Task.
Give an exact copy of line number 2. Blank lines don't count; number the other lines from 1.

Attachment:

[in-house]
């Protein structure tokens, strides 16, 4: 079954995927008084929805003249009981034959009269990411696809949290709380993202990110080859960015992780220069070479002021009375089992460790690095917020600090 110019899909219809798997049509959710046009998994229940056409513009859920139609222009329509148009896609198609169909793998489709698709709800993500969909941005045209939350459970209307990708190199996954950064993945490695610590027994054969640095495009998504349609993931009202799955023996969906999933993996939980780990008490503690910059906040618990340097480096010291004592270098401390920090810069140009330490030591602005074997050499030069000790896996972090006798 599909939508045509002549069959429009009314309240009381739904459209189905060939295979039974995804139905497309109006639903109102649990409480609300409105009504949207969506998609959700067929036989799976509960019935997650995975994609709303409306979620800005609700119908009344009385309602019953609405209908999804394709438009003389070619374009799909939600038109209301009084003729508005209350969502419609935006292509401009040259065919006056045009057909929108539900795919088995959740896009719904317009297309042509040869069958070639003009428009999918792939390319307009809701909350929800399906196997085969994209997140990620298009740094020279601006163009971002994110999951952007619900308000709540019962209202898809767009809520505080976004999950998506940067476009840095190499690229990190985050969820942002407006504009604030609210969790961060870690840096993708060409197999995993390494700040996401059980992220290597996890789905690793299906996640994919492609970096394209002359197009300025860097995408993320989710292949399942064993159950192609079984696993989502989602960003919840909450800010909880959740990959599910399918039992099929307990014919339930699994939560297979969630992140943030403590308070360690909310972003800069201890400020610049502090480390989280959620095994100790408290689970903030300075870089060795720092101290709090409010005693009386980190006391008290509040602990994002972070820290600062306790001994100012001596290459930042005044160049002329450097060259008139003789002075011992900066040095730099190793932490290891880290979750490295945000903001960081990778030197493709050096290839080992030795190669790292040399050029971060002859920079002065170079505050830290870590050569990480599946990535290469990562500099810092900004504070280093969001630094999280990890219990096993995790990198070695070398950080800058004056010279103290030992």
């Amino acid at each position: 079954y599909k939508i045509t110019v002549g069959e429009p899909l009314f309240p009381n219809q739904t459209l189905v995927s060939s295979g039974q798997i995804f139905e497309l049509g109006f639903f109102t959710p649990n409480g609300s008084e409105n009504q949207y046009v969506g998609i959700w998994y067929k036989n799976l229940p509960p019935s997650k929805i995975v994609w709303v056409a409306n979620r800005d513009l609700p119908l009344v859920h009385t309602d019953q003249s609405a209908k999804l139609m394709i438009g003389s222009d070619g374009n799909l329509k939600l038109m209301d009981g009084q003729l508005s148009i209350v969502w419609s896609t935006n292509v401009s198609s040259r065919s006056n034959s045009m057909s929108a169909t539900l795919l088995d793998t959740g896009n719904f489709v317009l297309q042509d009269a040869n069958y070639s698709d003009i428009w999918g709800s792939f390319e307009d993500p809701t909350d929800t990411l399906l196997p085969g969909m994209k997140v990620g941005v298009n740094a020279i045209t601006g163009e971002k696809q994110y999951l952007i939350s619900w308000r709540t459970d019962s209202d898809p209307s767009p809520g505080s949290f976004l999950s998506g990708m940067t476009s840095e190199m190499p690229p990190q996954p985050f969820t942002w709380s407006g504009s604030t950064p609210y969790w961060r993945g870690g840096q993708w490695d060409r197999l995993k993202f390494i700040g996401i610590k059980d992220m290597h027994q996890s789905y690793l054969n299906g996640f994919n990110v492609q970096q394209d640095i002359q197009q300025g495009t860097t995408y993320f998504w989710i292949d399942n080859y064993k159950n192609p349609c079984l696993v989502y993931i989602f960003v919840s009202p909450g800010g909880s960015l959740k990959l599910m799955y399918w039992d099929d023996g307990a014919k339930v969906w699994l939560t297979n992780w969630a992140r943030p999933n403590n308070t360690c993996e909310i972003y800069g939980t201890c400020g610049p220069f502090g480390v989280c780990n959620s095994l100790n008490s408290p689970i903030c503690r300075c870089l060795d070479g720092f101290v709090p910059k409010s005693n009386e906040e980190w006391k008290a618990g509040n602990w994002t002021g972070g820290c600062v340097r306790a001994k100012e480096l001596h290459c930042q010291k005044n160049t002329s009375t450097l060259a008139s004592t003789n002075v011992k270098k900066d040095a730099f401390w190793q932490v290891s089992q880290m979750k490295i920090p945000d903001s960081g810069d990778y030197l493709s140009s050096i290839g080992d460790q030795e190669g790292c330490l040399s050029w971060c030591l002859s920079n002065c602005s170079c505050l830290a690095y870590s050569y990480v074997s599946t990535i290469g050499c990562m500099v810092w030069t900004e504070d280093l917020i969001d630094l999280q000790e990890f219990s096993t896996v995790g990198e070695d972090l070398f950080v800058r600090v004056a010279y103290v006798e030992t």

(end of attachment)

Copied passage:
């Protein structure tokens, strides 16, 4: 079954995927008084929805003249009981034959009269990411696809949290709380993202990110080859960015992780220069070479002021009375089992460790690095917020600090 110019899909219809798997049509959710046009998994229940056409513009859920139609222009329509148009896609198609169909793998489709698709709800993500969909941005045209939350459970209307990708190199996954950064993945490695610590027994054969640095495009998504349609993931009202799955023996969906999933993996939980780990008490503690910059906040618990340097480096010291004592270098401390920090810069140009330490030591602005074997050499030069000790896996972090006798 599909939508045509002549069959429009009314309240009381739904459209189905060939295979039974995804139905497309109006639903109102649990409480609300409105009504949207969506998609959700067929036989799976509960019935997650995975994609709303409306979620800005609700119908009344009385309602019953609405209908999804394709438009003389070619374009799909939600038109209301009084003729508005209350969502419609935006292509401009040259065919006056045009057909929108539900795919088995959740896009719904317009297309042509040869069958070639003009428009999918792939390319307009809701909350929800399906196997085969994209997140990620298009740094020279601006163009971002994110999951952007619900308000709540019962209202898809767009809520505080976004999950998506940067476009840095190499690229990190985050969820942002407006504009604030609210969790961060870690840096993708060409197999995993390494700040996401059980992220290597996890789905690793299906996640994919492609970096394209002359197009300025860097995408993320989710292949399942064993159950192609079984696993989502989602960003919840909450800010909880959740990959599910399918039992099929307990014919339930699994939560297979969630992140943030403590308070360690909310972003800069201890400020610049502090480390989280959620095994100790408290689970903030300075870089060795720092101290709090409010005693009386980190006391008290509040602990994002972070820290600062306790001994100012001596290459930042005044160049002329450097060259008139003789002075011992900066040095730099190793932490290891880290979750490295945000903001960081990778030197493709050096290839080992030795190669790292040399050029971060002859920079002065170079505050830290870590050569990480599946990535290469990562500099810092900004504070280093969001630094999280990890219990096993995790990198070695070398950080800058004056010279103290030992």